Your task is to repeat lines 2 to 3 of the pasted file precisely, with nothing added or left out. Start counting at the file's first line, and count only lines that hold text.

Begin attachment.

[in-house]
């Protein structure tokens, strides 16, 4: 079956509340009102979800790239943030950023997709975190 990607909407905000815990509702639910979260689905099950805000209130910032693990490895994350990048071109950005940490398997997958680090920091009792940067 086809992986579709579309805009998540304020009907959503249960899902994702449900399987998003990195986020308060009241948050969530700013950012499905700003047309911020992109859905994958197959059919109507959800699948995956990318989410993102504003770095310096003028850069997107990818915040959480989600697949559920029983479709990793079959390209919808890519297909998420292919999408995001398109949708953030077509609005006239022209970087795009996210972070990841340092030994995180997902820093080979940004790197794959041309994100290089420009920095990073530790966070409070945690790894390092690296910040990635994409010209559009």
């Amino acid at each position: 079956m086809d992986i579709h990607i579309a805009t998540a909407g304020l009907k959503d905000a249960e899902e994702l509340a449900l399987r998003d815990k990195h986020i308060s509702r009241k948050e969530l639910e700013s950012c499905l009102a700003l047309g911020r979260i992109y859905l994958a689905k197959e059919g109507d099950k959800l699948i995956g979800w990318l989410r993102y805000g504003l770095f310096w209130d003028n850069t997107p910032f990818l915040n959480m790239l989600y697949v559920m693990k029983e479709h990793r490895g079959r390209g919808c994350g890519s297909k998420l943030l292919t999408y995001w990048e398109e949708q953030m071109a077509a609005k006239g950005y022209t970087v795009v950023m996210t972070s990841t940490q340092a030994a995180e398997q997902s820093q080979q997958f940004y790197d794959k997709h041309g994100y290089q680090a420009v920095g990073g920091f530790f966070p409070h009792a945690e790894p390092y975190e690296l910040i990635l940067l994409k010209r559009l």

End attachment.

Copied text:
């Protein structure tokens, strides 16, 4: 079956509340009102979800790239943030950023997709975190 990607909407905000815990509702639910979260689905099950805000209130910032693990490895994350990048071109950005940490398997997958680090920091009792940067 086809992986579709579309805009998540304020009907959503249960899902994702449900399987998003990195986020308060009241948050969530700013950012499905700003047309911020992109859905994958197959059919109507959800699948995956990318989410993102504003770095310096003028850069997107990818915040959480989600697949559920029983479709990793079959390209919808890519297909998420292919999408995001398109949708953030077509609005006239022209970087795009996210972070990841340092030994995180997902820093080979940004790197794959041309994100290089420009920095990073530790966070409070945690790894390092690296910040990635994409010209559009």
């Amino acid at each position: 079956m086809d992986i579709h990607i579309a805009t998540a909407g304020l009907k959503d905000a249960e899902e994702l509340a449900l399987r998003d815990k990195h986020i308060s509702r009241k948050e969530l639910e700013s950012c499905l009102a700003l047309g911020r979260i992109y859905l994958a689905k197959e059919g109507d099950k959800l699948i995956g979800w990318l989410r993102y805000g504003l770095f310096w209130d003028n850069t997107p910032f990818l915040n959480m790239l989600y697949v559920m693990k029983e479709h990793r490895g079959r390209g919808c994350g890519s297909k998420l943030l292919t999408y995001w990048e398109e949708q953030m071109a077509a609005k006239g950005y022209t970087v795009v950023m996210t972070s990841t940490q340092a030994a995180e398997q997902s820093q080979q997958f940004y790197d794959k997709h041309g994100y290089q680090a420009v920095g990073g920091f530790f966070p409070h009792a945690e790894p390092y975190e690296l910040i990635l940067l994409k010209r559009l």